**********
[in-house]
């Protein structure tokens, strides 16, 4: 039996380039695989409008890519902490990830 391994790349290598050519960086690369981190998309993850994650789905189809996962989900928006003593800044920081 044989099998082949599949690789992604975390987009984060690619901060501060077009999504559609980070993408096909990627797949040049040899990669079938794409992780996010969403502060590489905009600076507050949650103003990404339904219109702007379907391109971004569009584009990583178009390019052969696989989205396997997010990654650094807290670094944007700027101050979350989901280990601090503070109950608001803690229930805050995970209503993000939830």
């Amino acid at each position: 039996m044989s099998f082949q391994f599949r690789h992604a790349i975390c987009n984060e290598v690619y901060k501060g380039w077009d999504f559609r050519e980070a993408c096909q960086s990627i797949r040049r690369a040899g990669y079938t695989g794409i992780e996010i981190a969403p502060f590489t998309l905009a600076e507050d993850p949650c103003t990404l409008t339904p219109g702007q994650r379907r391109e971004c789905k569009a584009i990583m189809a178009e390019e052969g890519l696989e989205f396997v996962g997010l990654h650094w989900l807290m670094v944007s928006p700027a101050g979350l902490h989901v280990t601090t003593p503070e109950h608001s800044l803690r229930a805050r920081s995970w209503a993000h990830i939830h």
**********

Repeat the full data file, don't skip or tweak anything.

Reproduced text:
[in-house]
């Protein structure tokens, strides 16, 4: 039996380039695989409008890519902490990830 391994790349290598050519960086690369981190998309993850994650789905189809996962989900928006003593800044920081 044989099998082949599949690789992604975390987009984060690619901060501060077009999504559609980070993408096909990627797949040049040899990669079938794409992780996010969403502060590489905009600076507050949650103003990404339904219109702007379907391109971004569009584009990583178009390019052969696989989205396997997010990654650094807290670094944007700027101050979350989901280990601090503070109950608001803690229930805050995970209503993000939830």
């Amino acid at each position: 039996m044989s099998f082949q391994f599949r690789h992604a790349i975390c987009n984060e290598v690619y901060k501060g380039w077009d999504f559609r050519e980070a993408c096909q960086s990627i797949r040049r690369a040899g990669y079938t695989g794409i992780e996010i981190a969403p502060f590489t998309l905009a600076e507050d993850p949650c103003t990404l409008t339904p219109g702007q994650r379907r391109e971004c789905k569009a584009i990583m189809a178009e390019e052969g890519l696989e989205f396997v996962g997010l990654h650094w989900l807290m670094v944007s928006p700027a101050g979350l902490h989901v280990t601090t003593p503070e109950h608001s800044l803690r229930a805050r920081s995970w209503a993000h990830i939830h």